Gabon (l'ofoss), Tchad (le savonnier), Benin (le goussi), Côte d'Ivoire (le soumbara), Guinée (le yinyan), Mali (le tamarin), Mauritanie (les vertus du safran), Niger (le niebe), Sénégal (couleur bissap), Togo (mil messi), congo (le saka saka), Gabon (l'odika), Niger (le magaria).
Bénin (yemedje), Guinée (wassamkoumba), Ile Maurice (mangal sutra), Madagascar (sacre rajoana), Togo (né dans la forge), Bénin (les doigts sacrés), Mali (le ciwara), Niger (de boura a boubon), Seychelles (later rouz), Togo (l'ancêtre de Nyogbo).
Cameroun (Foumban, la cité royaume), Côte d'Ivoire (l'empire Kong), Madagascar (Mahajanga ve), Niger (Gao, le port de sable).
Alter métier -métiers traditionnels- :
Centrafrique (matawa), Mali (peinture de terre), Niger (la tresse waffa), Vietnam (l'héritage de Truong Cong Thanh).
|FARO Vlaams steunpunt voor cultureel erfgoed vzw|
Flemish Interface for Cultural Heritage - FARO
BE 1000 Brussels
Tel.: 0032 - 2 - 213.10.60
Year of creation: 1999
- oral traditions and expressions
- identification, documentation,
research (including inventory-making)
Belgium, France, Netherlands, South AfricaObjectives:
The Non-Governmental Organization FARO functions as a support center to make interesting policy instruments like the 2003 UNESCO Convention for the Safeguarding of Intangible Cultural Heritage, the 2005 Council of Europe Framework Convention on the Value of Cultural Heritage for Society and in particular the (new) cultural heritage decree of the Flemish Community (23 May 2008), work in practice and to explore their full potential. FARO acts as an interface between local, provincial, regional and national governments, international networks, local and national heritage organizations and institutions, the academic world and civil society. Cultivating open collaboration and win-win-situations is a preferred method, next to stimulating communities of practice, reflexivity and working towards milestones and good practices in heritage projects. FARO assists heritage networks and organizations to develop strategies and helps to put these plans in practice. FARO is a professional interdisciplinary organization doing and facilitating research, exploring and distributing information about new working methods and good practices, cultivating innovation in safeguarding programs. Raising awareness and promoting dialogue about and through cultural heritage and enhancing visibility of safeguarding practices in the field of intangible and tangible heritage, are main objectives. Studying the effects and impact of cultural heritage policy and practices and giving feedback to policy makers and organizations are also an important challenge. Facilitating international cooperation and exchange and stimulating organisations in Flanders and Brussels to participate in international debates and projects is a crucial objective. For more information see www.faronet.be.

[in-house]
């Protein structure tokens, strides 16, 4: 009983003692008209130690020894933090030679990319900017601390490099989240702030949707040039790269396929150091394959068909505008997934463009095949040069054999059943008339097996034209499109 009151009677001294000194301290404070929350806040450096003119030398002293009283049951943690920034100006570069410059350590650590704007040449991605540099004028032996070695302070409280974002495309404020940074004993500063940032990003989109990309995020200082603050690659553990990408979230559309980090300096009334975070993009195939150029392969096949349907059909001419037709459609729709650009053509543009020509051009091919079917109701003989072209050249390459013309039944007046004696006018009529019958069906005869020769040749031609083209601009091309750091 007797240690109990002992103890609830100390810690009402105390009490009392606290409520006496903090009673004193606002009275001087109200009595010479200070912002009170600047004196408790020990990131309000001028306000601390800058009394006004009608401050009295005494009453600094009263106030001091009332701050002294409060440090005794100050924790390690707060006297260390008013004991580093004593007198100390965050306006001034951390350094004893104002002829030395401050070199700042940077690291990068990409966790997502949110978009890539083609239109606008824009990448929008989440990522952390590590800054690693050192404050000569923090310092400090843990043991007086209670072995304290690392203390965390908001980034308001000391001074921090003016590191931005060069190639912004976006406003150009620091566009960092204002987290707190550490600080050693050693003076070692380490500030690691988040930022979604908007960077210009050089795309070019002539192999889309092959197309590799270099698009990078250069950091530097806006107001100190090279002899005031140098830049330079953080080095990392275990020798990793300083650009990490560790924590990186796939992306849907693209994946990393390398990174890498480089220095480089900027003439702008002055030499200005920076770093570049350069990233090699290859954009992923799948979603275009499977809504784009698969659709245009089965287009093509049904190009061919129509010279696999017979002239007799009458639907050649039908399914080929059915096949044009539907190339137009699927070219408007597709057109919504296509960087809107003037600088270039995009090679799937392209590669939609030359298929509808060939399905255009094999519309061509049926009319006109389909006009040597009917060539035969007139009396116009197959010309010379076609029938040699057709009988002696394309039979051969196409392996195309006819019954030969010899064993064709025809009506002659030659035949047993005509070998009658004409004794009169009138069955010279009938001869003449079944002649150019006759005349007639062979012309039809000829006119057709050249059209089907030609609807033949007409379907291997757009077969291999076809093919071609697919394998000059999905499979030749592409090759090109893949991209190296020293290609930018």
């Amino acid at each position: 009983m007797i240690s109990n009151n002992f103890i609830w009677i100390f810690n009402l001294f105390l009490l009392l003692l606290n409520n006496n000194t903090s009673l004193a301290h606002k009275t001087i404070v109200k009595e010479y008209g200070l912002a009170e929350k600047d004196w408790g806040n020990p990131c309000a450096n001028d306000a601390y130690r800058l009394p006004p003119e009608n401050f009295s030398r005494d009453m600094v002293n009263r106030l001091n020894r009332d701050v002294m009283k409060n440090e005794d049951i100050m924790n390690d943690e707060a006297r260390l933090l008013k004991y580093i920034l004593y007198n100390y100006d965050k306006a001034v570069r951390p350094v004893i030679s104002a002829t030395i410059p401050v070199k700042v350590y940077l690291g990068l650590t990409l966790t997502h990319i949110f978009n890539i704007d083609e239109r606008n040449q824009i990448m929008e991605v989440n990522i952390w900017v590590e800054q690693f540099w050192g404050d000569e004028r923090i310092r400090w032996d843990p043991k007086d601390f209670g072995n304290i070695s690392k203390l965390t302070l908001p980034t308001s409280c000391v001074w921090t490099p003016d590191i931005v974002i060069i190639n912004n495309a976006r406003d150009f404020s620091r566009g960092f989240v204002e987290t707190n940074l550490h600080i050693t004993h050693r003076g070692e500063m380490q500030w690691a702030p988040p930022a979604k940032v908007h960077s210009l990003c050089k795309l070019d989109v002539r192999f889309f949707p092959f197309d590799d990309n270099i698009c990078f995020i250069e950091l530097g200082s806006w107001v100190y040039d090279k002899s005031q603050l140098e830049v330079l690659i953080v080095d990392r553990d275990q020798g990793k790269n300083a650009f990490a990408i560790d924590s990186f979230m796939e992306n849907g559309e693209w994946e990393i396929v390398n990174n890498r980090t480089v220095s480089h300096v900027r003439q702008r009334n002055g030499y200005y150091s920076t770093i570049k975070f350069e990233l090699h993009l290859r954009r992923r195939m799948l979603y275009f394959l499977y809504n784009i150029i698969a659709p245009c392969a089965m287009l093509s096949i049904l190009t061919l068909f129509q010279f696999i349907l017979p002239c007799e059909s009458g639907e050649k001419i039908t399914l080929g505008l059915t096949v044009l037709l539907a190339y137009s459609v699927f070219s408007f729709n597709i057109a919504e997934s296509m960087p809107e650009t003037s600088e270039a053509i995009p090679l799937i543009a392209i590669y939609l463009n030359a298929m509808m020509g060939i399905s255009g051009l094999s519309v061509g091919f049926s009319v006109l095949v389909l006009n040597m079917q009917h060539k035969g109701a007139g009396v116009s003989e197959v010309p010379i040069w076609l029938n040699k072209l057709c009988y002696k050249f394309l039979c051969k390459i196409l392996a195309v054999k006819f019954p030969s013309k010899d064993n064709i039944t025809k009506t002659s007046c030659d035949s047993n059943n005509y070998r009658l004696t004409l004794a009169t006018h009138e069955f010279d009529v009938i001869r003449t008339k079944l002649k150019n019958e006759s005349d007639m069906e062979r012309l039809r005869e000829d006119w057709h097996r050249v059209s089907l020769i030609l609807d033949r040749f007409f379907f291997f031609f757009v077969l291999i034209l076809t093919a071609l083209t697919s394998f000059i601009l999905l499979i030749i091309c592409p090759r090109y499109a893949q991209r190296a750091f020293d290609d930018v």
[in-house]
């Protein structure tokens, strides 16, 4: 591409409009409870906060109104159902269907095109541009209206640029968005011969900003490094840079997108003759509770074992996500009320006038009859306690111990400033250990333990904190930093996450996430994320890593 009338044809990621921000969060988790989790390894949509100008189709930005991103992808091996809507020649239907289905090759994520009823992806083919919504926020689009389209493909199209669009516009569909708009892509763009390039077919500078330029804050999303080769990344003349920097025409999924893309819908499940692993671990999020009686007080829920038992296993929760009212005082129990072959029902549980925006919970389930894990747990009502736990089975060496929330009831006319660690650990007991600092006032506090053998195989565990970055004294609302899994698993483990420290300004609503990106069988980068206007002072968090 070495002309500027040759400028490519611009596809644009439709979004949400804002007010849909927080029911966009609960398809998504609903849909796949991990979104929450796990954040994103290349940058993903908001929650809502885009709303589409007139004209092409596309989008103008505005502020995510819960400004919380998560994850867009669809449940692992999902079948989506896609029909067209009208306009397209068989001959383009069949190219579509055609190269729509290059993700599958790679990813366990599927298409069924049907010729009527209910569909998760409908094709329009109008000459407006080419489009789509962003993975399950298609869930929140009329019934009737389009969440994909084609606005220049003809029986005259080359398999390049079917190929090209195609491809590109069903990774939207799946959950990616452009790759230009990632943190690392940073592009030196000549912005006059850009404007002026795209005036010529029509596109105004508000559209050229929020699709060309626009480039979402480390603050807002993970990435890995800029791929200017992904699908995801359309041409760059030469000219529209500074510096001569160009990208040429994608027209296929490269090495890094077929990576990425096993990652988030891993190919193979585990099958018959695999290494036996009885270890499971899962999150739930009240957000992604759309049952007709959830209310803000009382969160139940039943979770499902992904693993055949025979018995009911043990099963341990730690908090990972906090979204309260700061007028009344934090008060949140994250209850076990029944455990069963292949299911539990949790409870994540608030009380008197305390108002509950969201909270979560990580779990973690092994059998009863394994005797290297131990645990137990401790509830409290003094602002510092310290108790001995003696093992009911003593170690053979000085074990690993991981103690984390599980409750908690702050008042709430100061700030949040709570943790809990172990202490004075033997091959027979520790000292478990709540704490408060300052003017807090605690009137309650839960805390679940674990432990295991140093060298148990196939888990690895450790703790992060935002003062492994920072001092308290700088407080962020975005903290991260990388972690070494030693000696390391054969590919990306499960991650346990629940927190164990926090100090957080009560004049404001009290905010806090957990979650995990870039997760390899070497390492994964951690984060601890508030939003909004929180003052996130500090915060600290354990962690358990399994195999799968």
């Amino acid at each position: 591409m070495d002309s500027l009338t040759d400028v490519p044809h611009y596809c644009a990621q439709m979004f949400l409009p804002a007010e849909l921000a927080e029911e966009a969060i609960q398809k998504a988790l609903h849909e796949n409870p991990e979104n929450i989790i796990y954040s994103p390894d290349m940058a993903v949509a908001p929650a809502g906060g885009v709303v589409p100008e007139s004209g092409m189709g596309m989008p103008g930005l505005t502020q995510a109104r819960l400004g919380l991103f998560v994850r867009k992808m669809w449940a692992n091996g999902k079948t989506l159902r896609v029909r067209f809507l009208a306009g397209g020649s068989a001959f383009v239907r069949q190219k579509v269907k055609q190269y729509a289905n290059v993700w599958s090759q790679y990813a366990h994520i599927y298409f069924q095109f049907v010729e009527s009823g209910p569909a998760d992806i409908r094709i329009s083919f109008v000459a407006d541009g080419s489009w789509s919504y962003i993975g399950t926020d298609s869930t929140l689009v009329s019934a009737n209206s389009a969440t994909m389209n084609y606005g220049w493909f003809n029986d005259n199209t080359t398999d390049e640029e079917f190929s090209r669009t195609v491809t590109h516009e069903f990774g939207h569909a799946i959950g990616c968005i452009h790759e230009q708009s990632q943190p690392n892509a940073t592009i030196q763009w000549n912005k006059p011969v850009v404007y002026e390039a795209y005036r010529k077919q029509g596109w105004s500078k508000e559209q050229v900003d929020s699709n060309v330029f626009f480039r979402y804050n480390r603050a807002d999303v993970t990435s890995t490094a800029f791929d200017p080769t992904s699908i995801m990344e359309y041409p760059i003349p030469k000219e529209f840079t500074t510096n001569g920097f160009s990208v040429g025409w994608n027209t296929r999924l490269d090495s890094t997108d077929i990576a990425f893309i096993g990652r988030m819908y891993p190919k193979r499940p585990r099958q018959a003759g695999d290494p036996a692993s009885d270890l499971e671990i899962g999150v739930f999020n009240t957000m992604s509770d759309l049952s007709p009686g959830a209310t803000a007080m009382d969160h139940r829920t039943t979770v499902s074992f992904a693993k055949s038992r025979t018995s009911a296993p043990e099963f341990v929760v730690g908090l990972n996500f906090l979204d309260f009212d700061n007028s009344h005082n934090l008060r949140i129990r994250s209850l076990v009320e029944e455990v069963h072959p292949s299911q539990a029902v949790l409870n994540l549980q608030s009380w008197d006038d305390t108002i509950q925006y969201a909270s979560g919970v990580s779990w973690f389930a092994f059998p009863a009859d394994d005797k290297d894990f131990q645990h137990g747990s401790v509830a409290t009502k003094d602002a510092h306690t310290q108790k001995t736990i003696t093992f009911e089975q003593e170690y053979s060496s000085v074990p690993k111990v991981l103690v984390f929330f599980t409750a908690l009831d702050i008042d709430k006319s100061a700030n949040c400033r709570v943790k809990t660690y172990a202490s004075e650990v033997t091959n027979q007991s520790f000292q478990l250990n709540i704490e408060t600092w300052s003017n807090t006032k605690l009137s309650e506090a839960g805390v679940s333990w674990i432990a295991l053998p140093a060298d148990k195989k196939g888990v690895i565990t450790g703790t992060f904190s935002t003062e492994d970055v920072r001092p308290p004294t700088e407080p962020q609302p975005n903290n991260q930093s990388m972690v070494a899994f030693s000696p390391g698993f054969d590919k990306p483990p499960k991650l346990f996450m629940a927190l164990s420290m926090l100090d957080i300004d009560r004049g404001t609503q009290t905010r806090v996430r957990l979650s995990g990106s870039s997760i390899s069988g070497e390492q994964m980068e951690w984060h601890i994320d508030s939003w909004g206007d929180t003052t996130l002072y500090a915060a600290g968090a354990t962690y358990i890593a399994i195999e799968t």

FARO is the interface for cultural heritage in Flanders/Belgium, providing practical support and other services for museums, archives, popular culture organisations,heritage NGOs and intangible cultural heritage practioners. This includes organizing courses, workshops and training programs, coaching and training field specialists and cultural brokers, publishing books, journals, DVDs and making websites about cultural heritage, developing a documentation and information center, conducting surveys and systematic research, sensitizing and envolving civil society for cultural heritage issues. The interdisciplinary team uses methods and theories of cultural anthropology, ethnology, cultural and social history, public history, art history, linguistics, information science, cultural studies, museology, archivistics and heritage studies. FARO has a specialized library focussed on heritage studies, popular culture and methodology. Special efforts are devoted to ICT and digitization programs, in particular webbased applications and multimedia projects. Programs are being developed for sustainable development, deontology and ethics in heritage safeguarding practices and intercultural exchange. FARO provides expert assistance in safeguarding intangible cultural heritage to groups and communities requesting help. FARO also coordinates recurrent national events, like the cultural heritage day or the week of taste. Implementing and combining international conventions is crucial in the strategy of FARO.
FARO has a staff of (on average) 30 full-time employees (21 staff members and, on average, 9 temporary project managers or collaborators) , of which 80% has an academic degree (Ph.D. or master) in heritage studies, history, art history, linguistics, anthropology, information and computer sciences or other disciplines. FARO is the result of the fusion in 2007/2008 of the VCV (NGO founded in 1999, for safeguarding intangible cultural heritage) and CBV (NGO for museums, archives and heritage consultants). The staff of both organizations (VCV en CBV) is now active in the new network organisation FARO, cultivating interdisciplinary collaboration and working. The annual budget ranges between 2 and 3 million euros.